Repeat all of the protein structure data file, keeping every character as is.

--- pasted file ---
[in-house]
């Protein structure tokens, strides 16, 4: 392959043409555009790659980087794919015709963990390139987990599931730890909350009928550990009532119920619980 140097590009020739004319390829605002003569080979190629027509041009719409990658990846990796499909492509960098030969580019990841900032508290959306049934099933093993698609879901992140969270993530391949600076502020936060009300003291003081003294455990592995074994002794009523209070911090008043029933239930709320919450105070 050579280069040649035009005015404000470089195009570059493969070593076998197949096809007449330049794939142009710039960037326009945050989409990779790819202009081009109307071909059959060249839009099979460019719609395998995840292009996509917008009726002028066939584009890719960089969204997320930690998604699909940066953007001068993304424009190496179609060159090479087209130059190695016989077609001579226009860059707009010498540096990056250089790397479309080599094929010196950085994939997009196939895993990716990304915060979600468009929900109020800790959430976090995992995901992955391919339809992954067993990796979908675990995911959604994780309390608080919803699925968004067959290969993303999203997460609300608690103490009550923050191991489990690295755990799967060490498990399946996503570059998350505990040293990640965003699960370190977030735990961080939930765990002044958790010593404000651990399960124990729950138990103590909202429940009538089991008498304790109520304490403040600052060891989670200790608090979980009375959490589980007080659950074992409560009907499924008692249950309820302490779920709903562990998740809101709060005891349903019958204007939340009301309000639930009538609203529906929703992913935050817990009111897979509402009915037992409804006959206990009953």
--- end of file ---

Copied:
[in-house]
């Protein structure tokens, strides 16, 4: 392959043409555009790659980087794919015709963990390139987990599931730890909350009928550990009532119920619980 140097590009020739004319390829605002003569080979190629027509041009719409990658990846990796499909492509960098030969580019990841900032508290959306049934099933093993698609879901992140969270993530391949600076502020936060009300003291003081003294455990592995074994002794009523209070911090008043029933239930709320919450105070 050579280069040649035009005015404000470089195009570059493969070593076998197949096809007449330049794939142009710039960037326009945050989409990779790819202009081009109307071909059959060249839009099979460019719609395998995840292009996509917008009726002028066939584009890719960089969204997320930690998604699909940066953007001068993304424009190496179609060159090479087209130059190695016989077609001579226009860059707009010498540096990056250089790397479309080599094929010196950085994939997009196939895993990716990304915060979600468009929900109020800790959430976090995992995901992955391919339809992954067993990796979908675990995911959604994780309390608080919803699925968004067959290969993303999203997460609300608690103490009550923050191991489990690295755990799967060490498990399946996503570059998350505990040293990640965003699960370190977030735990961080939930765990002044958790010593404000651990399960124990729950138990103590909202429940009538089991008498304790109520304490403040600052060891989670200790608090979980009375959490589980007080659950074992409560009907499924008692249950309820302490779920709903562990998740809101709060005891349903019958204007939340009301309000639930009538609203529906929703992913935050817990009111897979509402009915037992409804006959206990009953």